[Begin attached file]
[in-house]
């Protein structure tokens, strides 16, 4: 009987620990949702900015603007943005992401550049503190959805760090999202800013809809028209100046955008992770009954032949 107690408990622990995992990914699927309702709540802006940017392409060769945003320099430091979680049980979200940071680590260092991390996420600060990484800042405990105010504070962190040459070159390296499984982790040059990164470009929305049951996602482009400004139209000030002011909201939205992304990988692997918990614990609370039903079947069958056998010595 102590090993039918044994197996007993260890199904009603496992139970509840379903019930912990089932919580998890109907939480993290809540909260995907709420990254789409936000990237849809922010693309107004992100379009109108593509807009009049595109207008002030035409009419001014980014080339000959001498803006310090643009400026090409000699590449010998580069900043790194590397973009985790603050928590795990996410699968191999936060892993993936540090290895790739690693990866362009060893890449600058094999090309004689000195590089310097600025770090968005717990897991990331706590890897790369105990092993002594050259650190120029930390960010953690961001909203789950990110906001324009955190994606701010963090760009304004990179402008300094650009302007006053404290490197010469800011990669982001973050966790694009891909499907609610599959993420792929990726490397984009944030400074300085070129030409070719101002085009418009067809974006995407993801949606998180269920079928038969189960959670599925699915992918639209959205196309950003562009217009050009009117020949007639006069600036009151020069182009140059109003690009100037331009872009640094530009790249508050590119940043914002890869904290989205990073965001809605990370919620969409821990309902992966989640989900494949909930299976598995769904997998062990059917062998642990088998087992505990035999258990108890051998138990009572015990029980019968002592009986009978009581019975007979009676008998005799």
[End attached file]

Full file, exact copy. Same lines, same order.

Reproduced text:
[in-house]
């Protein structure tokens, strides 16, 4: 009987620990949702900015603007943005992401550049503190959805760090999202800013809809028209100046955008992770009954032949 107690408990622990995992990914699927309702709540802006940017392409060769945003320099430091979680049980979200940071680590260092991390996420600060990484800042405990105010504070962190040459070159390296499984982790040059990164470009929305049951996602482009400004139209000030002011909201939205992304990988692997918990614990609370039903079947069958056998010595 102590090993039918044994197996007993260890199904009603496992139970509840379903019930912990089932919580998890109907939480993290809540909260995907709420990254789409936000990237849809922010693309107004992100379009109108593509807009009049595109207008002030035409009419001014980014080339000959001498803006310090643009400026090409000699590449010998580069900043790194590397973009985790603050928590795990996410699968191999936060892993993936540090290895790739690693990866362009060893890449600058094999090309004689000195590089310097600025770090968005717990897991990331706590890897790369105990092993002594050259650190120029930390960010953690961001909203789950990110906001324009955190994606701010963090760009304004990179402008300094650009302007006053404290490197010469800011990669982001973050966790694009891909499907609610599959993420792929990726490397984009944030400074300085070129030409070719101002085009418009067809974006995407993801949606998180269920079928038969189960959670599925699915992918639209959205196309950003562009217009050009009117020949007639006069600036009151020069182009140059109003690009100037331009872009640094530009790249508050590119940043914002890869904290989205990073965001809605990370919620969409821990309902992966989640989900494949909930299976598995769904997998062990059917062998642990088998087992505990035999258990108890051998138990009572015990029980019968002592009986009978009581019975007979009676008998005799």